“Ace handed me a plastic bear full of his most recent harvest, and when I tilted it to my mouth, head back, eyes closed, I really experienced honey for the first time, standing next to its creators. In that glistening dollop, I could taste the sun and the water in his pond, the metallic minerals of his soil, and the tang of the goldenrod and wildflowers blooming around his meadow. The present golden-green moment was sweetly and perfectly distilled in my mouth. When I opened my eyes, tree branches and blossoms were suddenly swimming and swaying with bees that I had somehow not noticed before. Bees hopped around blooms in a delicate looping minuet. Determined to have sweet drops of honey and nature on my tongue on a more regular basis, I resolved to host bees on my own property. Keeping bees was clearly the most exquisite way to learn about my land, farm it, and taste its liquid fruits.” – Holley Bishop
“Robbing the Bees: A Biography of Honey, the Sweet Liquid Gold that Seduced the World” by Holley Bishop (2005)
Robbing the Bees is a delightful and informative history of honey and humanity’s long, complex, and important relationship with bees. The book follows the author’s own beekeeping journey intertwined with the history of beekeeping and her time spent with master Florida beekeeper and tupelo honey specialist Donald Smiley. The book starts when Holley Bishop buys a country home to get out of New York City on the weekends, hoping as so many do to become a part time self-sufficient homesteader. She realizes that it is impossible to have livestock and other things necessary for a small farm when she is only there on the weekends; however, she can have something better: tens of thousands of bees.
Robbing the Bees is interesting and helpful for people with all levels of beekeeping knowledge and experience. The clearest impression it leaves is the extreme importance that bee products have had to humans throughout our history. Not only was honey for a long time the only available sweetener, but wax was the original plastic, and bee products were in most medicines that were used from ancient times to the 19th century. For most of history, across cultures, bees and honey have been viewed as a gift from the gods. In medieval England honey and wax could be used to pay taxes, bee hives were catapulted over walls as a weapon, and landed estates often came with a beekeeper. [This was a particularly fascinating piece of information: the location of hives in trees was a closely guarded and known only to the beekeeper, and in some areas they would cut doors into the other side of trees so they could open them and periodically take the outer combs where honey is stored.] In Colonial America the average house had ten beehives, producing the precious wax and honey that were crucial for lighting, sealing, healing, and storing.
As Holley learns how to be a beekeeper she is also learning her place in a long line of humans who have worked with bees. She understand her fortune, that a person can actually “keep” bees and harvest honey without killing them these days. Before Lorenzo Langstroth invented the movable comb hive [the most common type of hive that you would imagine when you think of a bee hive] most people who had bees relied on poisoning them every year to harvest the honey. Beyond this, there was no good way to inspect previous hives without destroying them. While the ways of the bees fascinate us, because of the Langstroth hive a person can inspect a bee frame and see what is going on within a hive with minimal disturbance (though in my experience it does piss them off!) While this has made beekeeping more merciful and interesting, it has also made it a more specialized skill- after all, how much knowledge does it take to poison a hive with smoke.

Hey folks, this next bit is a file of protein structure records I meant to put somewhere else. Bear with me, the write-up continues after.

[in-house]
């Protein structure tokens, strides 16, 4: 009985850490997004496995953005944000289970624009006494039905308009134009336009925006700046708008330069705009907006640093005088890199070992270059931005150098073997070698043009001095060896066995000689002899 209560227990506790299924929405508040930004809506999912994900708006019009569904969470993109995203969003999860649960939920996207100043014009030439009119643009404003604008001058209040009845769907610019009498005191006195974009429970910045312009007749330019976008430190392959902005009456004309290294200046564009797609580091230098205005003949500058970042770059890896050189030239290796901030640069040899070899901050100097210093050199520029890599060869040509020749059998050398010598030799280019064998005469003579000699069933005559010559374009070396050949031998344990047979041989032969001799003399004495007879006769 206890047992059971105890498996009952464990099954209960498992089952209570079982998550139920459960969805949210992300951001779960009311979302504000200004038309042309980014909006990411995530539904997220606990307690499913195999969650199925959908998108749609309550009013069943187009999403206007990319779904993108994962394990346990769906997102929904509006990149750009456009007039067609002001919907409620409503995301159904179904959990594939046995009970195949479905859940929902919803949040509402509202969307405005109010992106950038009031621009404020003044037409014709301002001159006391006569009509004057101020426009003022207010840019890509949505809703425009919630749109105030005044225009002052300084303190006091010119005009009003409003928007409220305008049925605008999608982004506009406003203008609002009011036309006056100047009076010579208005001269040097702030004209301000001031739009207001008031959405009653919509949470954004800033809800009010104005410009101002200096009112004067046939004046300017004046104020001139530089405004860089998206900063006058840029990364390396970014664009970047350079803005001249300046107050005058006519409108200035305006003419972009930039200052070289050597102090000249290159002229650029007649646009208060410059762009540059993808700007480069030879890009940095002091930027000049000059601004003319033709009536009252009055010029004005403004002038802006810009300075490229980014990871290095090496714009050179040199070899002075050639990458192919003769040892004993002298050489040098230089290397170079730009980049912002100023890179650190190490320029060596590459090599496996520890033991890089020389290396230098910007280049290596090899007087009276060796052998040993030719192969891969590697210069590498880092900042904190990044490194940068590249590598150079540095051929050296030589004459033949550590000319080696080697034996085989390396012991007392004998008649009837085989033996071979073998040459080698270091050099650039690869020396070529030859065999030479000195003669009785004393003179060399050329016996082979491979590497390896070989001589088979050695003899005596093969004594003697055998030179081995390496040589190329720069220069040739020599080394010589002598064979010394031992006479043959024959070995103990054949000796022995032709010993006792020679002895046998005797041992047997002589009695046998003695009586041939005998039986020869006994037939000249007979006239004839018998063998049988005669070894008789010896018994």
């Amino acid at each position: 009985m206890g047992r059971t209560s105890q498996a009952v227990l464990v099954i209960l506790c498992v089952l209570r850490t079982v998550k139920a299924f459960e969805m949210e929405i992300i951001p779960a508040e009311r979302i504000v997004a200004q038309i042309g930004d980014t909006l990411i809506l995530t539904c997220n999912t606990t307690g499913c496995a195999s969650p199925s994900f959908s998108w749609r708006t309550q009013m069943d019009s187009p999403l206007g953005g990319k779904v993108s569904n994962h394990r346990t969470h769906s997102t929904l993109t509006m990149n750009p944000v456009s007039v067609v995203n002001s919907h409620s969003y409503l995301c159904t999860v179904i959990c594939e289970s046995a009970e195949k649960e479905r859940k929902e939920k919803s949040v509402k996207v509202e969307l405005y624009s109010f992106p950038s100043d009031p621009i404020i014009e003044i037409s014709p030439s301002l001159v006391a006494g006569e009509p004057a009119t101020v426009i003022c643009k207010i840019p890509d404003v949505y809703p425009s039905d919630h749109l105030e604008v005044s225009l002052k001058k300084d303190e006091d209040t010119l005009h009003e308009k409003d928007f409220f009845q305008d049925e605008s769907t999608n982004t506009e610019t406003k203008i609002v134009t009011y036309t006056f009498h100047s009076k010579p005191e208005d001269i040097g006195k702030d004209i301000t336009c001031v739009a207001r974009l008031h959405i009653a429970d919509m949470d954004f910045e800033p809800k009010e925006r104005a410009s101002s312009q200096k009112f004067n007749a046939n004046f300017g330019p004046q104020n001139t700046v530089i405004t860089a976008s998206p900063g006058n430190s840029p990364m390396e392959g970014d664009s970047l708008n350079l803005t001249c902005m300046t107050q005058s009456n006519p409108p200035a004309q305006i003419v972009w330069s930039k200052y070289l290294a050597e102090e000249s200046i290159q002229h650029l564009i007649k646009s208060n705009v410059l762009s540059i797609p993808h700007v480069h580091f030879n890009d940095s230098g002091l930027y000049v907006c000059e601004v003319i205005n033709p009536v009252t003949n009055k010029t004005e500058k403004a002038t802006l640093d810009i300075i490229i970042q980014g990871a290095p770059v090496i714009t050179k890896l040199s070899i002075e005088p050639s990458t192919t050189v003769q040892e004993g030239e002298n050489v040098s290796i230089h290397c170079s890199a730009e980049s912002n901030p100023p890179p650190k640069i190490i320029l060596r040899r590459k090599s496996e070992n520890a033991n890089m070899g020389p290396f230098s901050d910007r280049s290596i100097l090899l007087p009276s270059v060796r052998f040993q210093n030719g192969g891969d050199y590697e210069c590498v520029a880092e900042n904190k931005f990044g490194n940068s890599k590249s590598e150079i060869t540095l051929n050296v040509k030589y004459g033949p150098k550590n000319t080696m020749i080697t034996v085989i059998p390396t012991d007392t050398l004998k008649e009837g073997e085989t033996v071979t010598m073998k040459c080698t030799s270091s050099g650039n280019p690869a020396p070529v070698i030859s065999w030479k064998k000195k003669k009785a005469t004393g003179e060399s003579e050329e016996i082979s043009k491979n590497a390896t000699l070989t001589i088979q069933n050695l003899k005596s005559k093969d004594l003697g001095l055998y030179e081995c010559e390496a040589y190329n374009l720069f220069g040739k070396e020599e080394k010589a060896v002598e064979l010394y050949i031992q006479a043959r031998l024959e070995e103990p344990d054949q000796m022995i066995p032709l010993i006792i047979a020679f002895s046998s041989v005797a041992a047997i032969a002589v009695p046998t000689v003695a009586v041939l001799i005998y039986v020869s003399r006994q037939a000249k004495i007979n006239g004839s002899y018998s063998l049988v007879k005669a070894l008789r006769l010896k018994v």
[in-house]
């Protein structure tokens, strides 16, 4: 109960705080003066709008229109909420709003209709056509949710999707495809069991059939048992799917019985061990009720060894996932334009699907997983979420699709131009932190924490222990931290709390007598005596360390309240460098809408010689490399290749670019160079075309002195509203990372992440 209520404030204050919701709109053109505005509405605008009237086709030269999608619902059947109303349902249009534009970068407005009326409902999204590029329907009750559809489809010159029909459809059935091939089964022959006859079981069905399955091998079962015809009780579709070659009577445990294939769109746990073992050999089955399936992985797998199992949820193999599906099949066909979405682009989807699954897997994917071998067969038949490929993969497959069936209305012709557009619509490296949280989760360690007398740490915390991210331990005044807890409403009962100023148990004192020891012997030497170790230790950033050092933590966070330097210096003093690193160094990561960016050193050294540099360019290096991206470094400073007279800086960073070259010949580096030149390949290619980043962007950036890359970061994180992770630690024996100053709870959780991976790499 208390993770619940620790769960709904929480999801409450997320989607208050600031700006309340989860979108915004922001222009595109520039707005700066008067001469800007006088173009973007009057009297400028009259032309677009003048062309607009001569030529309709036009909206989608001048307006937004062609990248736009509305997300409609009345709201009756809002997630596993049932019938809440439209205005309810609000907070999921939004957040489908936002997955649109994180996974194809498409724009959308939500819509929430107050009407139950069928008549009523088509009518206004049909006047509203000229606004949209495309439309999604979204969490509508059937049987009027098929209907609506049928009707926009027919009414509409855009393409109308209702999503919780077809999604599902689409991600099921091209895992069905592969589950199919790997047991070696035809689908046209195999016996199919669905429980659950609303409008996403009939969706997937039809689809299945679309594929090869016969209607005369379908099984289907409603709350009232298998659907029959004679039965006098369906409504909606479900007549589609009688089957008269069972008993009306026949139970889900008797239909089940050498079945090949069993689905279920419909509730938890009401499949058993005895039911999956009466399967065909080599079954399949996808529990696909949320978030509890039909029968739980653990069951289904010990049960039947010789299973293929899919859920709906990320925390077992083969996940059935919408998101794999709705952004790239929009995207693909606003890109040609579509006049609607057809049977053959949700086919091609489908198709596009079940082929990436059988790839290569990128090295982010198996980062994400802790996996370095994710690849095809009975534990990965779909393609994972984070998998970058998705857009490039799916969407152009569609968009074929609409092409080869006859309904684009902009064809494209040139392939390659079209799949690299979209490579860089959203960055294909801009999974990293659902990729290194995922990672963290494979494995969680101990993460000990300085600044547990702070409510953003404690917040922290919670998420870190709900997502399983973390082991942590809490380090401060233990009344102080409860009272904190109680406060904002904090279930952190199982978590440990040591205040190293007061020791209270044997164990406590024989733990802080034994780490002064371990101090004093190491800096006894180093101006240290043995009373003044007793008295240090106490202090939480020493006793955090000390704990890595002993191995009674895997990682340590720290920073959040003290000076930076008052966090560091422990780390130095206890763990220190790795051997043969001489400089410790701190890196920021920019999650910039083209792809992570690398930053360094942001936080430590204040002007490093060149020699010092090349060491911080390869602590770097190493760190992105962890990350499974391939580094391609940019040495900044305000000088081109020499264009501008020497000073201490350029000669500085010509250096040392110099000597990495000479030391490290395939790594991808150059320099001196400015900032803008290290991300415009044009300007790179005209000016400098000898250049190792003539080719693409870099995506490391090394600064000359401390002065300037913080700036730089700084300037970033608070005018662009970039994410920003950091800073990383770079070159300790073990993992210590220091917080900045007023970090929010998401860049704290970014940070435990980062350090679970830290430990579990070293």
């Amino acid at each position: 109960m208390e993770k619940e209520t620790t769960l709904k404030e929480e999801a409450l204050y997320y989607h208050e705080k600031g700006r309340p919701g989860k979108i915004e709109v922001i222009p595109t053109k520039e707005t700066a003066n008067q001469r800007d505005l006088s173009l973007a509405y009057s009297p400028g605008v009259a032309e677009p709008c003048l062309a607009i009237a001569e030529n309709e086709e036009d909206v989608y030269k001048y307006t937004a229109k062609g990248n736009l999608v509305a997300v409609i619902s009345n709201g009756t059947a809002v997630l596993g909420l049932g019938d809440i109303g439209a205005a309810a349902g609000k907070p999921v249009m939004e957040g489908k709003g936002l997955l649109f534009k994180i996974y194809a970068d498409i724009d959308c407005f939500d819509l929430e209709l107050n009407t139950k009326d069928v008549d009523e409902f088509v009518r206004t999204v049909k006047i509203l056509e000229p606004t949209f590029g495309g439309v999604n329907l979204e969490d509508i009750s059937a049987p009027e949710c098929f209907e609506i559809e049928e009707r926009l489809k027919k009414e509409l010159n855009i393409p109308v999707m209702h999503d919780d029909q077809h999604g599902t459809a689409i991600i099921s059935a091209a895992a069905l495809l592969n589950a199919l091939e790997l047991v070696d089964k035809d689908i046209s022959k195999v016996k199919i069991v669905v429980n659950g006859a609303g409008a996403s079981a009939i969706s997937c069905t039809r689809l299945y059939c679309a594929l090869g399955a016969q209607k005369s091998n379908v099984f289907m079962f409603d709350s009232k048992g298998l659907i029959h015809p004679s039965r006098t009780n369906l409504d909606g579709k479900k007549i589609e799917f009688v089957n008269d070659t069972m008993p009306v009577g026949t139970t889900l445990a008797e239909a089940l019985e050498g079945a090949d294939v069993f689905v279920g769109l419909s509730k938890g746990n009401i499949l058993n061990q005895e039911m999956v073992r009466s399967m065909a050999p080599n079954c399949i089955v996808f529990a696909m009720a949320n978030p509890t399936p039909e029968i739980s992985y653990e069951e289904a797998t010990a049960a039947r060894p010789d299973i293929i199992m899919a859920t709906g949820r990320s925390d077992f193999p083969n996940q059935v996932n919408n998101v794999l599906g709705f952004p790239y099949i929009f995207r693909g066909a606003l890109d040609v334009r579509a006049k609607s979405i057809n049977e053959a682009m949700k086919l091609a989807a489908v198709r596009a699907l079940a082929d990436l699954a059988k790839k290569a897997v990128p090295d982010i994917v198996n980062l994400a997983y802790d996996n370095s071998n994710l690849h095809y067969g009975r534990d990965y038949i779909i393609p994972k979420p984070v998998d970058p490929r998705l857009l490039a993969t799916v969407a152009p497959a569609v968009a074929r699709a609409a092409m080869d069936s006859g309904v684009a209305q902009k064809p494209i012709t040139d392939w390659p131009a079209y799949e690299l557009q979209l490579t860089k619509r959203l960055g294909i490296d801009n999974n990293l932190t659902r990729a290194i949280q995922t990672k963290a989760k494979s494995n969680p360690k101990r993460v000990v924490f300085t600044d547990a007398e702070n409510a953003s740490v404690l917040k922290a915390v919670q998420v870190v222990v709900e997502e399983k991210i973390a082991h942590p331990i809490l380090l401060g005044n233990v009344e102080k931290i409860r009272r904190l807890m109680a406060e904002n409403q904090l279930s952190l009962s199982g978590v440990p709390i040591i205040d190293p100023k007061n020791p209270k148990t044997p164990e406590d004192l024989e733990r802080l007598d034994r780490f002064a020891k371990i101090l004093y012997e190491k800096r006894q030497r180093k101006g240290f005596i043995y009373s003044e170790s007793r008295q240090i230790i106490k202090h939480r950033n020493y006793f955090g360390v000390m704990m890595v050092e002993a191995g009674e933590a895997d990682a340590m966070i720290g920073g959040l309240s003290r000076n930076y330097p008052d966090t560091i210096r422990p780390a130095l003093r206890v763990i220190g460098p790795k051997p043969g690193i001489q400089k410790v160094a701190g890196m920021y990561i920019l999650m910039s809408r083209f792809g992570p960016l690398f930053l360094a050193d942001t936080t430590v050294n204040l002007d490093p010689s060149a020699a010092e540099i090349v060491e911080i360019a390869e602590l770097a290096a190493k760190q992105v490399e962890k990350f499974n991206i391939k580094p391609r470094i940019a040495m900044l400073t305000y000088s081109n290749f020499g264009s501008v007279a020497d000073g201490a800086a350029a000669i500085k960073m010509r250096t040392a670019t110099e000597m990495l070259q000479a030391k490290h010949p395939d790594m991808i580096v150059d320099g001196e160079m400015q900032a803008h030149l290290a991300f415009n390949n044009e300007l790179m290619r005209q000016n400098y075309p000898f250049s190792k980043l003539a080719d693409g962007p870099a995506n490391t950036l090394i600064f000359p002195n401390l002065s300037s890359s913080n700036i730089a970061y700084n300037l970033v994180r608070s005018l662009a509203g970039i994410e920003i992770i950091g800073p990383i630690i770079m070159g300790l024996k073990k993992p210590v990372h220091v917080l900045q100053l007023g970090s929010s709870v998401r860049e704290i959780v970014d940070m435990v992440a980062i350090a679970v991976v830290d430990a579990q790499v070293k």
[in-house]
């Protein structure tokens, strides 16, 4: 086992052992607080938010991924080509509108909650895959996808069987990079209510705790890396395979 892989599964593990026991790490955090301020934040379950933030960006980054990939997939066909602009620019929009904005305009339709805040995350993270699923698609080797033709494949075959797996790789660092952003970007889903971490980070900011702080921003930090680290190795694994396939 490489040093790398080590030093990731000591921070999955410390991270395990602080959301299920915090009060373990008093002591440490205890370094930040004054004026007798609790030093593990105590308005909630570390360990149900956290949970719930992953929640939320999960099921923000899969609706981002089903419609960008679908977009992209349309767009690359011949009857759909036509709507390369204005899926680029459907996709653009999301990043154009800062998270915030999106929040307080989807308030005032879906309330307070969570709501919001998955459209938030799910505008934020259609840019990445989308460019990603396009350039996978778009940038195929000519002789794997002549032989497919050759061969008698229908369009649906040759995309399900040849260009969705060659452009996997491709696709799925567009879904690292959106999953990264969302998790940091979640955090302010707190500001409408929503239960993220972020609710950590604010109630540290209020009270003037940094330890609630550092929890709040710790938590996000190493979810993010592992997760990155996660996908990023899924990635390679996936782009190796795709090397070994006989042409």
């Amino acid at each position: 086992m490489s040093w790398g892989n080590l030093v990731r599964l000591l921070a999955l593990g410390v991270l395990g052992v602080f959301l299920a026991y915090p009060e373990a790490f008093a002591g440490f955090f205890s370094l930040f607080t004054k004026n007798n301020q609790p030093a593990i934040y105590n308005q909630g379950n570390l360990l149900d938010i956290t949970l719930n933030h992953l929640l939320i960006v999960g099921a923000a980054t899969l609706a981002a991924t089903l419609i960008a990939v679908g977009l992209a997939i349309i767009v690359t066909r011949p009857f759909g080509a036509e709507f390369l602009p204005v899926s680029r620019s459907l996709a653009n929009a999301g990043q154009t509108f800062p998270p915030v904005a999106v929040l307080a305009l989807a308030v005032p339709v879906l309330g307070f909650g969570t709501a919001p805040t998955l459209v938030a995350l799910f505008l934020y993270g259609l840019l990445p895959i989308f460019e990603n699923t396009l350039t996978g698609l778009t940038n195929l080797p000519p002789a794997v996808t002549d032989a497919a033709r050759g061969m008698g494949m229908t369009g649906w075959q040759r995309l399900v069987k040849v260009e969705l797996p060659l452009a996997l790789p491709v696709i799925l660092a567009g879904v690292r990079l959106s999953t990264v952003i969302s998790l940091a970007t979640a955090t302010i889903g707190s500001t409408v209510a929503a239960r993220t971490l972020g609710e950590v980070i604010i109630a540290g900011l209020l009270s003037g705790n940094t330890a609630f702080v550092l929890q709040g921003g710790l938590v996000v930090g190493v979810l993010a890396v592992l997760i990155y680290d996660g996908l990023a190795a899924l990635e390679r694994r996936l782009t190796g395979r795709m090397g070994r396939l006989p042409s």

In the book the reader sees the author go through the stages of learning to keep bees, with sections titled, “Fear” “Respect” “Arrogance” “Time” and “Gratitude.” I think I have gone through these phases differently, as I started with extreme arrogance. But it is an understandable progression, since the instinct is to fear bees, but you have to understand to not fear them just the right amount. Bees are enigmatic and defensive creatures, but their great benefits are worthy of the danger and challenge. And the benefits are not just the honey and wax, they are beautiful and interesting creatures, and they will change how you see the entire world around you.
While all of Robbing the Bees shows the importance of honey, wax, and pollination, the author’s work with Donald Smiley shows the hard human work that goes into producing the honey most people take for granted. While working as a beekeeper may seem like a quaint, rustic profession, it is actually backbreaking, tiresome work with long hours and low margins. But to the devoted beekeeper it is a thing of great passion and pride. While Bishop was writing the book, Smiley was caring for over 700 hives. These hives need to be checked on a regular bases, moved, harvested, and repaired. It is hot in a bee suit and even the most experienced and immune beekeeper does not want to be in the middle of a ferocious bee yard unprotected. But day after day, year after year, the beekeeper persists, giving us the refined nectar of the bees.
Overall, Robbing the Bees is a wonderful history of honey and beekeeping that will broaden anyone’s appreciation for the crucial role these magnificent insects have played in human history while also providing practical information about the experience of beekeeping.